Up Formation Size, Production Morphology Types of Apertures Surface Taxonomic Resolution


Pollen grains consist of three substances:

The inside of the cell is filled with living cytoplasm, that deteriorates rapidly during fossilisation.

The inner layer of the cell wall, the intine, consists mainly of cellulose and pectin, this also degrades rapidly during fossilisation.

The outer cell wall, the exine, consists mainly of sporopollenin, an N-free polymeric substance belonging to the terpenes. Its chemical formula is: C90 H130-158 024-44. Sporopollenin is chemically unsaturated and is corroded by oxygen (oxidation), but is otherwise resistant even to strongly alkaline substances and organic acids. Sporopollenin is thus one of the most resistant substances in the plant world


Cross-section of the cell wall (structure) of a pollen grain and a spore. 

In: G. Lang, 1994, S. 44


The structure of both Pteridophyte and Bryophyte spores is very similar to pollen. They also possess a sporopollenin cell wall consisting of several layers. The inner layers are the endospore and exospore, the outer layer, which often "peels off" is the perispore.

Cross-section of the cell wall (structure) of a pollen grain and a spore. 

In: P.D. Moore et al., 1991, S. 64


REM-photograph: Artemisia mutellina by Lucia Wick, IPS

Thanks to the considerable chemical resistance of sporopollenin, pollen grains and spores can be preserved under anoxic conditions in lakes and fens for thousands to millions of years (the oldest preserved pollen of flowering plants found are over 120 Mio years old!). They can therefore be used for the reconstruction of earlier vegetation- and climate-conditions.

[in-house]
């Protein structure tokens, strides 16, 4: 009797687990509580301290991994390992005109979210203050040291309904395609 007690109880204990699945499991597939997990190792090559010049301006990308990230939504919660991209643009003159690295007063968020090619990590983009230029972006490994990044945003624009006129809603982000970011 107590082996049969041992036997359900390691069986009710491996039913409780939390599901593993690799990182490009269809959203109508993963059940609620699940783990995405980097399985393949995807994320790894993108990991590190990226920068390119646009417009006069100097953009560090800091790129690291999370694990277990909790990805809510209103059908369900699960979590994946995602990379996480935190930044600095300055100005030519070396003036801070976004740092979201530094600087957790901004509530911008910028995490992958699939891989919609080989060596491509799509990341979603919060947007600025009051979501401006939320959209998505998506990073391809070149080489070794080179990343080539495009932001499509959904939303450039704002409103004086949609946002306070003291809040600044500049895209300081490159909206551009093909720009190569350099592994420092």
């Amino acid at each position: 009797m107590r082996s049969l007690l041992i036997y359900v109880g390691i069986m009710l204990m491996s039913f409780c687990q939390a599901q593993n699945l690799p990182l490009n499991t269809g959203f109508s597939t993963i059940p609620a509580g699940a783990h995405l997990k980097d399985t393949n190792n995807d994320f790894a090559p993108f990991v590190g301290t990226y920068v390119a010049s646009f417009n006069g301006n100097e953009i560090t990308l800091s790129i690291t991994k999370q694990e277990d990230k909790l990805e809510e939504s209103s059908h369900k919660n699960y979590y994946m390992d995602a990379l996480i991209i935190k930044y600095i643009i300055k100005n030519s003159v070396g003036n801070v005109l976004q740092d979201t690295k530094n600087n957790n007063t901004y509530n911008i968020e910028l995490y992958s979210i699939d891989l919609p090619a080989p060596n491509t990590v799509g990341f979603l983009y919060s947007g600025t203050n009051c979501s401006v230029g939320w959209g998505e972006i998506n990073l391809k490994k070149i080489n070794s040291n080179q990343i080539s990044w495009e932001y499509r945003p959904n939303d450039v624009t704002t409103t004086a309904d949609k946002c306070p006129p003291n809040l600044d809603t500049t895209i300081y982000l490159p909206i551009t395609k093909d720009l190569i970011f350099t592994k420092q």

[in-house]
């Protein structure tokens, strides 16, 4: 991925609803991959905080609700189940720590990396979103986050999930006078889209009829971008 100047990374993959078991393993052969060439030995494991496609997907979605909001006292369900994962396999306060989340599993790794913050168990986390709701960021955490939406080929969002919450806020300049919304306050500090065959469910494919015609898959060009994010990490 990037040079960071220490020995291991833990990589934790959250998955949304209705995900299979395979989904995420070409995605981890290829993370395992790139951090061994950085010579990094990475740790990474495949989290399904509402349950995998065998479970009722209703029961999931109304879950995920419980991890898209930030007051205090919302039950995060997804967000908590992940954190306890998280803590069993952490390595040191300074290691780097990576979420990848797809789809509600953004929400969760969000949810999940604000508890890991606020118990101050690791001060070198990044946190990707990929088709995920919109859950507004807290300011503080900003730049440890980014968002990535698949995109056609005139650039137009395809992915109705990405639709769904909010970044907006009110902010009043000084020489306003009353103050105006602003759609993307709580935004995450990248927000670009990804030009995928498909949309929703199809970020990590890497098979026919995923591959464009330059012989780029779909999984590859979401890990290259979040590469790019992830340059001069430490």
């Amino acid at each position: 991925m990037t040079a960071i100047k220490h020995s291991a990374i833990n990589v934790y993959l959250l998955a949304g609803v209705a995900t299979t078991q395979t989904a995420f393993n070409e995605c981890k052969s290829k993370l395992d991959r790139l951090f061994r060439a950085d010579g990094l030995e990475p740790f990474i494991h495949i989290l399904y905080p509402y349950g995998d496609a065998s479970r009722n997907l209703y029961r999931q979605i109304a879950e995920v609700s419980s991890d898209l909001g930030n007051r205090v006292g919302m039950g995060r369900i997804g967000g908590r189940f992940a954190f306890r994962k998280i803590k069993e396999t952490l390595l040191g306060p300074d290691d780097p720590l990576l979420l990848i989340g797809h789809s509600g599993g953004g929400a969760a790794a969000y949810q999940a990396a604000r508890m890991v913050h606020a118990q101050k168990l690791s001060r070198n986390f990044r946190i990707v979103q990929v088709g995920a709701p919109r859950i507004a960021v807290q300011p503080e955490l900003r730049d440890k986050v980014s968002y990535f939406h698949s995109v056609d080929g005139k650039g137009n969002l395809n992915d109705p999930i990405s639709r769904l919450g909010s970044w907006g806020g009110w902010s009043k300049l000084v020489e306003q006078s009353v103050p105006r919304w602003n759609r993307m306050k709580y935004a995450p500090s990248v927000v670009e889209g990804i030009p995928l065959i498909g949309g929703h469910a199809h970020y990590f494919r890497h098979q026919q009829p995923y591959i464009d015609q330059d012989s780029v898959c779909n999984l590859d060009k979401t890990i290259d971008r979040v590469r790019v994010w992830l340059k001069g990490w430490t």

As the search for microspores in untreated sediment or peat would be very time-consuming, procedures for the specific extraction and concentration of pollen grains in samples have been developed. Most of these procedures make use of the fact that pollen grains are considerably resistant to chemical treatment. Thus, calcium carbonate can be removed from the samples with HCl, humic acid with KOH, mineral substances with HF, and cellulose with acetolysis (acetic-anhydride and concentrated sulphuric acid) without damaging the structural integrity of the pollen grains. Finally, coarse particles can be removed using a fine-meshed sieve.

The above-mentioned two types of tetrad formation correspond to the two basic types of microspores, the tetragonally formed bilateral microspores and the tetrahedrally formed isodiametric microspores. Apart from the different sizes of pollen grains, their shape, as well as the position of the pollen tube and apertures in the pollen grain can be used as identification criteria.



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